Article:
|Publication number||US4300898 A|
|Application number||US 06/187,720|
|Publication date||Nov 17, 1981|
|Filing date||Sep 16, 1980|
|Priority date||Nov 8, 1979|
|Also published as||DE3136785A1|
|Publication number||06187720, 187720, US 4300898 A, US 4300898A, US-A-4300898, US4300898 A, US4300898A|
|Inventors||Bernard F. North|
|Original Assignee||Sun Chemical Corporation|
|Export Citation||BiBTeX, EndNote, RefMan|
|Patent Citations (4), Non-Patent Citations (2), Referenced by (25), Classifications (10), Legal Events (7)|
|External Links: USPTO, USPTO Assignment, Espacenet|
This application is a continuation-in-part of copending application Ser. No. 92,630 (filed Nov. 8, 1979) allowed.
This invention relates to textile finishing agents. More particularly it relates to finishing resins that impart permanent press characteristics to textile fabrics.
The use of thermosetting resins or reactants to impart crease resistance and dimensional stability to textile materials is well-known in the art. These materials, known as "aminoplast resins," include the products of the reaction of formaldehyde with such compounds as urea, thiourea, ethylene urea, dihydroxyethylene urea, melamines, or the like. A serious drawback to the use of such materials is that they contain free formaldehyde. This is present during the preparation and storage of the finishing agent and its use in treating textiles, on the treated fabric, and on the finished garments. Also, when the fabrics or garments made therefrom are stored under humid conditions, additional free formaldehyde is produced.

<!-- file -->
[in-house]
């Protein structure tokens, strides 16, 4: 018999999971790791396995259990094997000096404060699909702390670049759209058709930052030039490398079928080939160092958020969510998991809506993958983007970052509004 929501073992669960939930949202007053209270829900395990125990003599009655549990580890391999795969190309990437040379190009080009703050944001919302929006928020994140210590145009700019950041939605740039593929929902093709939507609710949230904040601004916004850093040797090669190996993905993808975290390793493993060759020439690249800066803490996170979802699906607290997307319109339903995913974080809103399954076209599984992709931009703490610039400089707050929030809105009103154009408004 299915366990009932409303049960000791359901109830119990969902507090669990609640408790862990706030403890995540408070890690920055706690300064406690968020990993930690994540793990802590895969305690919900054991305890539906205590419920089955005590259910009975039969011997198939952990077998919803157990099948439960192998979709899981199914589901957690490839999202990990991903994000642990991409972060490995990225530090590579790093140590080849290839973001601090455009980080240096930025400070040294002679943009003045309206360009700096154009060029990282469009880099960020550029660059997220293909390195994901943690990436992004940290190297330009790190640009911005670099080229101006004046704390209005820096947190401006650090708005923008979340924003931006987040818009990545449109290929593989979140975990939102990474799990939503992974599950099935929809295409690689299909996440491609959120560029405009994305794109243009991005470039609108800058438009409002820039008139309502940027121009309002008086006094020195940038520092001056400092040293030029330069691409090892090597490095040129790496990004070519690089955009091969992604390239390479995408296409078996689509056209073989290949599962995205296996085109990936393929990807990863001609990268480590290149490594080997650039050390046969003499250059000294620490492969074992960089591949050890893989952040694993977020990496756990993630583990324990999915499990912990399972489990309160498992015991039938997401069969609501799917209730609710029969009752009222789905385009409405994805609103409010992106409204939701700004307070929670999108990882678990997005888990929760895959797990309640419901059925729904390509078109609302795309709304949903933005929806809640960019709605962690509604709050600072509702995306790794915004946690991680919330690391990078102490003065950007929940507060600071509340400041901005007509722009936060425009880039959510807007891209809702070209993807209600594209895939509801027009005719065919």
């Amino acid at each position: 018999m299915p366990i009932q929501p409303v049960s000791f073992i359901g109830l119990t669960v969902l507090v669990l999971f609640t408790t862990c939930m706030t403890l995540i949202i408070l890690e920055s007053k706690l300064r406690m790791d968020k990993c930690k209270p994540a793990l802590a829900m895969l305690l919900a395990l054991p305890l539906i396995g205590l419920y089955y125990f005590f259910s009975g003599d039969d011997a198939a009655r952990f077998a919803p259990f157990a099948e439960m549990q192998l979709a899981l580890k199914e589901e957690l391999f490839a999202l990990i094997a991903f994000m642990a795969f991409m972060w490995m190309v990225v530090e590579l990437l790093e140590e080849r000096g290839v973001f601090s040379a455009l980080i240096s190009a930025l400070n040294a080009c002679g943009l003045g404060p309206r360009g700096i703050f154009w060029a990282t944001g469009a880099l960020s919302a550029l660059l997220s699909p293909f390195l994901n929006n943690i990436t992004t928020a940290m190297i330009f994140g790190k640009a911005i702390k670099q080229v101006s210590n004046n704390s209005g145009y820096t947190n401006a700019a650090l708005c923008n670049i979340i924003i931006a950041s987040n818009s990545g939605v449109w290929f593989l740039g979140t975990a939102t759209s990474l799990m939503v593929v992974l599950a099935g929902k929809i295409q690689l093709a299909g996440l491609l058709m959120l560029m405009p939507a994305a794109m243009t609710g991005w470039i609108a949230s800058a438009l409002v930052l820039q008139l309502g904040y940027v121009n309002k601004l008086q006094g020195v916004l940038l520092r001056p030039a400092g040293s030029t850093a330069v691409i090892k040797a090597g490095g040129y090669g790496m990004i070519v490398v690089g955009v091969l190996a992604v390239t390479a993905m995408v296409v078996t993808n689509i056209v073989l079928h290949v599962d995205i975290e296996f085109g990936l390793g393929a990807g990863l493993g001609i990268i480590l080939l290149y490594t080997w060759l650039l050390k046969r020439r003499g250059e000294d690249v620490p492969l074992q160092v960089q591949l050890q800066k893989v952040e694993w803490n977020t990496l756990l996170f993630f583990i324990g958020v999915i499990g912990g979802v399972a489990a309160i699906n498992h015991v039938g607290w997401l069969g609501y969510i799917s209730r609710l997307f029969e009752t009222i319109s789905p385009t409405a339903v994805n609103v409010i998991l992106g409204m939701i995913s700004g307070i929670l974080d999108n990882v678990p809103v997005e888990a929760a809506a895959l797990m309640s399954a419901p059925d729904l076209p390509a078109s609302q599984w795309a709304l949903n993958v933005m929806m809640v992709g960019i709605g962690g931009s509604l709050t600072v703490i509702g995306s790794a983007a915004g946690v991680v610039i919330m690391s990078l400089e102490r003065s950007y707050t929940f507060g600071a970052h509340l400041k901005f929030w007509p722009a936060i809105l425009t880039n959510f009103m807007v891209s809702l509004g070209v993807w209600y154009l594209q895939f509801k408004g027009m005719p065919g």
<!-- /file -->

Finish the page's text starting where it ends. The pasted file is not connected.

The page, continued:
The presence of even less than one percent of free formaldehyde, based on the total weight of the product, is undesirable, not only because of its unpleasant odor, but because it is an allergen and an irritant, causing severe reactions in the operators who manufacture the agent and who treat and handle the treated fabrics and to persons who handle and wear garments fabricated from the treated fabrics.
These problems associated with the presence of free formaldehyde on treated fabrics are well-known, and considerable efforts have been made to produce formaldehyde-free textile fabrics. One solution to the problem has been to employ scavengers for the free formaldehyde. In U.S. Pat. No. 3,590,100 cylic ethylene urea and propylene urea are disclosed in scavengers. Removal of the formaldehyde by reaction with phthalimide is disclosed in U.S. Pat. No. 3,723,058, and 4,127,382 teaches certain nitrogen-containing heterocyclic compounds as scavengers.
Treating textiles with resin compositions that do not contain or evolve formaldehyde is also known, as in U.S. Pat. No. 3,260,565, which teaches finishing agents formed by the reaction of alkyl or aryl ureas or thioureas with glyoxal. These agents, however, have the disadvantage of having marginal permanent press properties.
It has now been found that blends of a product of the reaction of glyoxal and at least one cyclic urea or a partially or wholly alkylated derivative thereof with dimethylol dihydroxyethylene urea (DMDHEU) or a partially or wholly alkylated derivative thereof are excellent crosslinking resins for textile fabrics and have a low potential for formaldehyde release.